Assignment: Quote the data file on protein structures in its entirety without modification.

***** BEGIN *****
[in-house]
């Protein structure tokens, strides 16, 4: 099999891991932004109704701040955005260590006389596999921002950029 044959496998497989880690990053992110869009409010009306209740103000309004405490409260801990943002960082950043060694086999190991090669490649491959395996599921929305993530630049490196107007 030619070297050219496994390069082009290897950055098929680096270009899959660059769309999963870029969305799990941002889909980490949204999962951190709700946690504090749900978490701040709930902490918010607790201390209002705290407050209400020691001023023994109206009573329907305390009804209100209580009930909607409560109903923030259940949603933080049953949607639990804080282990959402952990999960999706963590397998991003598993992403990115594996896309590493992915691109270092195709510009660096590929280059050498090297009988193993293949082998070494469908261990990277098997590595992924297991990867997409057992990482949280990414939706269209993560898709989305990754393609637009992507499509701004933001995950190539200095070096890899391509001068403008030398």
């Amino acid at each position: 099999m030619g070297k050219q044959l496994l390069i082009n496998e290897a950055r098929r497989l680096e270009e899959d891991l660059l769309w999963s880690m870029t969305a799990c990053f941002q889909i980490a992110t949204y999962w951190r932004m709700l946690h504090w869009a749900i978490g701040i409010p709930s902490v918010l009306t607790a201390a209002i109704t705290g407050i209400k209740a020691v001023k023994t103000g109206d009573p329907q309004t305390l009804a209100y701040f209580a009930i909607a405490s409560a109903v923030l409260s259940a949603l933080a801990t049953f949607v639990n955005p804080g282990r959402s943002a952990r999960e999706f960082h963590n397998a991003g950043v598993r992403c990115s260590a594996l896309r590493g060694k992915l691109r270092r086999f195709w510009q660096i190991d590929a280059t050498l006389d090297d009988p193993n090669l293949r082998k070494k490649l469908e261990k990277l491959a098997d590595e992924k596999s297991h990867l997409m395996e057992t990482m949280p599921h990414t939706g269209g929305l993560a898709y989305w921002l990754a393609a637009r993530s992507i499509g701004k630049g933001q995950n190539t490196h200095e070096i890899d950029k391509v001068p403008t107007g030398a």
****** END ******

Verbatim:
[in-house]
């Protein structure tokens, strides 16, 4: 099999891991932004109704701040955005260590006389596999921002950029 044959496998497989880690990053992110869009409010009306209740103000309004405490409260801990943002960082950043060694086999190991090669490649491959395996599921929305993530630049490196107007 030619070297050219496994390069082009290897950055098929680096270009899959660059769309999963870029969305799990941002889909980490949204999962951190709700946690504090749900978490701040709930902490918010607790201390209002705290407050209400020691001023023994109206009573329907305390009804209100209580009930909607409560109903923030259940949603933080049953949607639990804080282990959402952990999960999706963590397998991003598993992403990115594996896309590493992915691109270092195709510009660096590929280059050498090297009988193993293949082998070494469908261990990277098997590595992924297991990867997409057992990482949280990414939706269209993560898709989305990754393609637009992507499509701004933001995950190539200095070096890899391509001068403008030398």
């Amino acid at each position: 099999m030619g070297k050219q044959l496994l390069i082009n496998e290897a950055r098929r497989l680096e270009e899959d891991l660059l769309w999963s880690m870029t969305a799990c990053f941002q889909i980490a992110t949204y999962w951190r932004m709700l946690h504090w869009a749900i978490g701040i409010p709930s902490v918010l009306t607790a201390a209002i109704t705290g407050i209400k209740a020691v001023k023994t103000g109206d009573p329907q309004t305390l009804a209100y701040f209580a009930i909607a405490s409560a109903v923030l409260s259940a949603l933080a801990t049953f949607v639990n955005p804080g282990r959402s943002a952990r999960e999706f960082h963590n397998a991003g950043v598993r992403c990115s260590a594996l896309r590493g060694k992915l691109r270092r086999f195709w510009q660096i190991d590929a280059t050498l006389d090297d009988p193993n090669l293949r082998k070494k490649l469908e261990k990277l491959a098997d590595e992924k596999s297991h990867l997409m395996e057992t990482m949280p599921h990414t939706g269209g929305l993560a898709y989305w921002l990754a393609a637009r993530s992507i499509g701004k630049g933001q995950n190539t490196h200095e070096i890899d950029k391509v001068p403008t107007g030398a």